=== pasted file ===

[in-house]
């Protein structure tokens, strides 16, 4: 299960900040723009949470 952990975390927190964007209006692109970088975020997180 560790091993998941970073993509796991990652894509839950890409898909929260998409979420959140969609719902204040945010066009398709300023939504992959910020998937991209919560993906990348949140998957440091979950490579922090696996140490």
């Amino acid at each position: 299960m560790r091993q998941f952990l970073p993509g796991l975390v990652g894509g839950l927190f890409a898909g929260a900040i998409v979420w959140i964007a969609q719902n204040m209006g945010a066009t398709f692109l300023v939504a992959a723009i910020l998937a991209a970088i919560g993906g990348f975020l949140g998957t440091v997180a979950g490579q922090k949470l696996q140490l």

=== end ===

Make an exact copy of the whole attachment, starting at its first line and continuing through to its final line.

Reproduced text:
[in-house]
């Protein structure tokens, strides 16, 4: 299960900040723009949470 952990975390927190964007209006692109970088975020997180 560790091993998941970073993509796991990652894509839950890409898909929260998409979420959140969609719902204040945010066009398709300023939504992959910020998937991209919560993906990348949140998957440091979950490579922090696996140490």
């Amino acid at each position: 299960m560790r091993q998941f952990l970073p993509g796991l975390v990652g894509g839950l927190f890409a898909g929260a900040i998409v979420w959140i964007a969609q719902n204040m209006g945010a066009t398709f692109l300023v939504a992959a723009i910020l998937a991209a970088i919560g993906g990348f975020l949140g998957t440091v997180a979950g490579q922090k949470l696996q140490l």